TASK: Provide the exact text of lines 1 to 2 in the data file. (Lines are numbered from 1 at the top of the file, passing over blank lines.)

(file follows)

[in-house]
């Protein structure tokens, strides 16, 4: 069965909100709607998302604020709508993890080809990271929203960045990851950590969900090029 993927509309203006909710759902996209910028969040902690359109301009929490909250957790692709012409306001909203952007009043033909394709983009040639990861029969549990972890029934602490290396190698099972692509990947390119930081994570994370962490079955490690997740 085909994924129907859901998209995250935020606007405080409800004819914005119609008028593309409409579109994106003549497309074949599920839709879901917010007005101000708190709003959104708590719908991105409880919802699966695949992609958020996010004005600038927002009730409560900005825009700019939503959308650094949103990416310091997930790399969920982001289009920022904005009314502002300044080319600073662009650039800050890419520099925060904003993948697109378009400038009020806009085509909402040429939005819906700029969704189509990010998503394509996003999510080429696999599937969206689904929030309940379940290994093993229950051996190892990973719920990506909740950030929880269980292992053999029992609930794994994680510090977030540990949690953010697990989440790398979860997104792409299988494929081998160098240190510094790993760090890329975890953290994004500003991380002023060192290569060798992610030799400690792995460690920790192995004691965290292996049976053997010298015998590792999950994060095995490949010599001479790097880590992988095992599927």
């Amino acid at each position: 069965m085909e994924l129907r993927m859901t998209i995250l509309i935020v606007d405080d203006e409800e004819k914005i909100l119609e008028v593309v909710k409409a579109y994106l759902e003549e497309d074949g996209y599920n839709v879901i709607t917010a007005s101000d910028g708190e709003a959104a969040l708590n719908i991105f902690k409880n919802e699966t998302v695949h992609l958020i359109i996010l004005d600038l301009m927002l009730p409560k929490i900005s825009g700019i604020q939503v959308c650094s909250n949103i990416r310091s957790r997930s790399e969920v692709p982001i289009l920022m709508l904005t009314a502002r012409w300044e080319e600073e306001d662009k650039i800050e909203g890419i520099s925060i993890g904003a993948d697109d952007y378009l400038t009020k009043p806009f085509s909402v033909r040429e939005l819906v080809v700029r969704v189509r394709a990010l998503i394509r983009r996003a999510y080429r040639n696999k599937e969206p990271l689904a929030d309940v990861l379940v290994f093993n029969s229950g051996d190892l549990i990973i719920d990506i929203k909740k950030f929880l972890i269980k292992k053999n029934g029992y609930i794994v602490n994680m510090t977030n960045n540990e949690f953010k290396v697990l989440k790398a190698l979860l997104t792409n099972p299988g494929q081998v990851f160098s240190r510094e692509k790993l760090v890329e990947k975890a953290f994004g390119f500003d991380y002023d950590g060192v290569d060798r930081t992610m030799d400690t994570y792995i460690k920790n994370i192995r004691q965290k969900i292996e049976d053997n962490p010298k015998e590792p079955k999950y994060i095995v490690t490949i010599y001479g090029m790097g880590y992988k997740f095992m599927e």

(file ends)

[in-house]
């Protein structure tokens, strides 16, 4: 069965909100709607998302604020709508993890080809990271929203960045990851950590969900090029 993927509309203006909710759902996209910028969040902690359109301009929490909250957790692709012409306001909203952007009043033909394709983009040639990861029969549990972890029934602490290396190698099972692509990947390119930081994570994370962490079955490690997740 085909994924129907859901998209995250935020606007405080409800004819914005119609008028593309409409579109994106003549497309074949599920839709879901917010007005101000708190709003959104708590719908991105409880919802699966695949992609958020996010004005600038927002009730409560900005825009700019939503959308650094949103990416310091997930790399969920982001289009920022904005009314502002300044080319600073662009650039800050890419520099925060904003993948697109378009400038009020806009085509909402040429939005819906700029969704189509990010998503394509996003999510080429696999599937969206689904929030309940379940290994093993229950051996190892990973719920990506909740950030929880269980292992053999029992609930794994994680510090977030540990949690953010697990989440790398979860997104792409299988494929081998160098240190510094790993760090890329975890953290994004500003991380002023060192290569060798992610030799400690792995460690920790192995004691965290292996049976053997010298015998590792999950994060095995490949010599001479790097880590992988095992599927």